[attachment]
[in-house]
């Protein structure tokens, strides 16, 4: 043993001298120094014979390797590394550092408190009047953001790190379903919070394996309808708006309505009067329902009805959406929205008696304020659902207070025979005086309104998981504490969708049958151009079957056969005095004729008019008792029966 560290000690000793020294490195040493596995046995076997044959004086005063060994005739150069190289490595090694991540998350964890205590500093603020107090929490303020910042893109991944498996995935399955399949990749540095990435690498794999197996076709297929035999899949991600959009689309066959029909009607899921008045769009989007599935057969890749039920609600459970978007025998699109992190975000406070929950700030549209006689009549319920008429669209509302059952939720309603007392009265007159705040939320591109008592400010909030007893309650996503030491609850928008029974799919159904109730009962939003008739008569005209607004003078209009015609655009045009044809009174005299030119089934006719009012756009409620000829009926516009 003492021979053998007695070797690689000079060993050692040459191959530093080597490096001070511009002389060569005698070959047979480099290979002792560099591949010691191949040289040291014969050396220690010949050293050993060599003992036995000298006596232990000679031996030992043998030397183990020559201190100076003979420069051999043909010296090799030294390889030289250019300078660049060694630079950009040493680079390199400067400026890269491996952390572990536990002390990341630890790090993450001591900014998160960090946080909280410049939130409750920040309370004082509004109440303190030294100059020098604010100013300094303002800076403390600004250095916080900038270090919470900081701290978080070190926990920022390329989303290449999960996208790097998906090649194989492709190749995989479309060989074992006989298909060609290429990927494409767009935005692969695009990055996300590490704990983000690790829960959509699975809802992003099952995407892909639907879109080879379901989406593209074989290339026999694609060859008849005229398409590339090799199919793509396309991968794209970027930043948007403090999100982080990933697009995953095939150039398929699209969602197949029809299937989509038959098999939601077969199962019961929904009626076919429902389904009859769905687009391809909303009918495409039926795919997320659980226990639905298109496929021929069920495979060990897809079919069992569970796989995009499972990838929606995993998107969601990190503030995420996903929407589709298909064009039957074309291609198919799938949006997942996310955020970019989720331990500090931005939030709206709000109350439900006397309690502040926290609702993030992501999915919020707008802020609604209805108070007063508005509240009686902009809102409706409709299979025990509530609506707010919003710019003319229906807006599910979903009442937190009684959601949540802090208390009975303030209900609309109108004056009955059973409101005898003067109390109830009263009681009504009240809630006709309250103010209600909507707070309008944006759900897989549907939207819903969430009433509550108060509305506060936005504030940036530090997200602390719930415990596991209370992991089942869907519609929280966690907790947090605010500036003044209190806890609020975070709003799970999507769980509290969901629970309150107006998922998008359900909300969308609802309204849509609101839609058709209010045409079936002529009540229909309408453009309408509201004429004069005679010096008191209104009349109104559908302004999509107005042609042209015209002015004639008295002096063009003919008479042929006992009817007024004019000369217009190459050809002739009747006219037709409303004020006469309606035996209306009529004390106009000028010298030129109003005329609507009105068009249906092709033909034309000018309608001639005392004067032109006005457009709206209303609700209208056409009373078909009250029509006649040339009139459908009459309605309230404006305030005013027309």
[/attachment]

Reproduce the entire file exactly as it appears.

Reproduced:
[in-house]
């Protein structure tokens, strides 16, 4: 043993001298120094014979390797590394550092408190009047953001790190379903919070394996309808708006309505009067329902009805959406929205008696304020659902207070025979005086309104998981504490969708049958151009079957056969005095004729008019008792029966 560290000690000793020294490195040493596995046995076997044959004086005063060994005739150069190289490595090694991540998350964890205590500093603020107090929490303020910042893109991944498996995935399955399949990749540095990435690498794999197996076709297929035999899949991600959009689309066959029909009607899921008045769009989007599935057969890749039920609600459970978007025998699109992190975000406070929950700030549209006689009549319920008429669209509302059952939720309603007392009265007159705040939320591109008592400010909030007893309650996503030491609850928008029974799919159904109730009962939003008739008569005209607004003078209009015609655009045009044809009174005299030119089934006719009012756009409620000829009926516009 003492021979053998007695070797690689000079060993050692040459191959530093080597490096001070511009002389060569005698070959047979480099290979002792560099591949010691191949040289040291014969050396220690010949050293050993060599003992036995000298006596232990000679031996030992043998030397183990020559201190100076003979420069051999043909010296090799030294390889030289250019300078660049060694630079950009040493680079390199400067400026890269491996952390572990536990002390990341630890790090993450001591900014998160960090946080909280410049939130409750920040309370004082509004109440303190030294100059020098604010100013300094303002800076403390600004250095916080900038270090919470900081701290978080070190926990920022390329989303290449999960996208790097998906090649194989492709190749995989479309060989074992006989298909060609290429990927494409767009935005692969695009990055996300590490704990983000690790829960959509699975809802992003099952995407892909639907879109080879379901989406593209074989290339026999694609060859008849005229398409590339090799199919793509396309991968794209970027930043948007403090999100982080990933697009995953095939150039398929699209969602197949029809299937989509038959098999939601077969199962019961929904009626076919429902389904009859769905687009391809909303009918495409039926795919997320659980226990639905298109496929021929069920495979060990897809079919069992569970796989995009499972990838929606995993998107969601990190503030995420996903929407589709298909064009039957074309291609198919799938949006997942996310955020970019989720331990500090931005939030709206709000109350439900006397309690502040926290609702993030992501999915919020707008802020609604209805108070007063508005509240009686902009809102409706409709299979025990509530609506707010919003710019003319229906807006599910979903009442937190009684959601949540802090208390009975303030209900609309109108004056009955059973409101005898003067109390109830009263009681009504009240809630006709309250103010209600909507707070309008944006759900897989549907939207819903969430009433509550108060509305506060936005504030940036530090997200602390719930415990596991209370992991089942869907519609929280966690907790947090605010500036003044209190806890609020975070709003799970999507769980509290969901629970309150107006998922998008359900909300969308609802309204849509609101839609058709209010045409079936002529009540229909309408453009309408509201004429004069005679010096008191209104009349109104559908302004999509107005042609042209015209002015004639008295002096063009003919008479042929006992009817007024004019000369217009190459050809002739009747006219037709409303004020006469309606035996209306009529004390106009000028010298030129109003005329609507009105068009249906092709033909034309000018309608001639005392004067032109006005457009709206209303609700209208056409009373078909009250029509006649040339009139459908009459309605309230404006305030005013027309």